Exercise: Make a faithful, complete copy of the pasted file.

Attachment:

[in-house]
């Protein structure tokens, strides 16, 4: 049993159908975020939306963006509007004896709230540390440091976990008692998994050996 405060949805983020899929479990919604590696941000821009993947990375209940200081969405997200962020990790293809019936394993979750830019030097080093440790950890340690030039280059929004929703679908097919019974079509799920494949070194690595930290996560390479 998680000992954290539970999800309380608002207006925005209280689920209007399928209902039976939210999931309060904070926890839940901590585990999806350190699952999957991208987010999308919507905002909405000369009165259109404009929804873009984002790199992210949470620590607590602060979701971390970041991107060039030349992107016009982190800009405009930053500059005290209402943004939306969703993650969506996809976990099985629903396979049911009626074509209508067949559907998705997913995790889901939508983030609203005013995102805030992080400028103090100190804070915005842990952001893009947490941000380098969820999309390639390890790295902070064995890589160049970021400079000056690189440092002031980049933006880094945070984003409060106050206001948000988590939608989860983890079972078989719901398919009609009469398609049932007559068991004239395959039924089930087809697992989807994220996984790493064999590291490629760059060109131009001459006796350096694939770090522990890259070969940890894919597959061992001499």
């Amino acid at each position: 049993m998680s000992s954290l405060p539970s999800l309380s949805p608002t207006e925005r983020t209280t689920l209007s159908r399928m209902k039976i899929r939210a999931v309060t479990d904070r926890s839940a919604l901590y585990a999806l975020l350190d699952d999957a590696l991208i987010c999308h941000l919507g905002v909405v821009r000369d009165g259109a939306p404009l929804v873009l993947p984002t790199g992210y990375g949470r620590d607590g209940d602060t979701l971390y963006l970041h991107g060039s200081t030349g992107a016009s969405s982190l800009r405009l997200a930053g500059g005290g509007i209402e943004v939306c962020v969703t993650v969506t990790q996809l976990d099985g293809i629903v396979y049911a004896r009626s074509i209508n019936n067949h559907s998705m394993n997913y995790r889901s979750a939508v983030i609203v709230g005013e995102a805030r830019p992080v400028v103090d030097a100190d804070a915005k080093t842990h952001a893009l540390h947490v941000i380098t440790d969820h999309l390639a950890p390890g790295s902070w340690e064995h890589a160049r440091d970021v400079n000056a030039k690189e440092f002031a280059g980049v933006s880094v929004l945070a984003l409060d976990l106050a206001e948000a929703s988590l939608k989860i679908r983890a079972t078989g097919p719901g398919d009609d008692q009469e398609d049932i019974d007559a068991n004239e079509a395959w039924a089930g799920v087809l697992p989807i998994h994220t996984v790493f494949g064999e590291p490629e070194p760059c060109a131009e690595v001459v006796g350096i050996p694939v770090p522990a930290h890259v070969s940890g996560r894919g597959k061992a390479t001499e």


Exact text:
[in-house]
């Protein structure tokens, strides 16, 4: 049993159908975020939306963006509007004896709230540390440091976990008692998994050996 405060949805983020899929479990919604590696941000821009993947990375209940200081969405997200962020990790293809019936394993979750830019030097080093440790950890340690030039280059929004929703679908097919019974079509799920494949070194690595930290996560390479 998680000992954290539970999800309380608002207006925005209280689920209007399928209902039976939210999931309060904070926890839940901590585990999806350190699952999957991208987010999308919507905002909405000369009165259109404009929804873009984002790199992210949470620590607590602060979701971390970041991107060039030349992107016009982190800009405009930053500059005290209402943004939306969703993650969506996809976990099985629903396979049911009626074509209508067949559907998705997913995790889901939508983030609203005013995102805030992080400028103090100190804070915005842990952001893009947490941000380098969820999309390639390890790295902070064995890589160049970021400079000056690189440092002031980049933006880094945070984003409060106050206001948000988590939608989860983890079972078989719901398919009609009469398609049932007559068991004239395959039924089930087809697992989807994220996984790493064999590291490629760059060109131009001459006796350096694939770090522990890259070969940890894919597959061992001499």
């Amino acid at each position: 049993m998680s000992s954290l405060p539970s999800l309380s949805p608002t207006e925005r983020t209280t689920l209007s159908r399928m209902k039976i899929r939210a999931v309060t479990d904070r926890s839940a919604l901590y585990a999806l975020l350190d699952d999957a590696l991208i987010c999308h941000l919507g905002v909405v821009r000369d009165g259109a939306p404009l929804v873009l993947p984002t790199g992210y990375g949470r620590d607590g209940d602060t979701l971390y963006l970041h991107g060039s200081t030349g992107a016009s969405s982190l800009r405009l997200a930053g500059g005290g509007i209402e943004v939306c962020v969703t993650v969506t990790q996809l976990d099985g293809i629903v396979y049911a004896r009626s074509i209508n019936n067949h559907s998705m394993n997913y995790r889901s979750a939508v983030i609203v709230g005013e995102a805030r830019p992080v400028v103090d030097a100190d804070a915005k080093t842990h952001a893009l540390h947490v941000i380098t440790d969820h999309l390639a950890p390890g790295s902070w340690e064995h890589a160049r440091d970021v400079n000056a030039k690189e440092f002031a280059g980049v933006s880094v929004l945070a984003l409060d976990l106050a206001e948000a929703s988590l939608k989860i679908r983890a079972t078989g097919p719901g398919d009609d008692q009469e398609d049932i019974d007559a068991n004239e079509a395959w039924a089930g799920v087809l697992p989807i998994h994220t996984v790493f494949g064999e590291p490629e070194p760059c060109a131009e690595v001459v006796g350096i050996p694939v770090p522990a930290h890259v070969s940890g996560r894919g597959k061992a390479t001499e």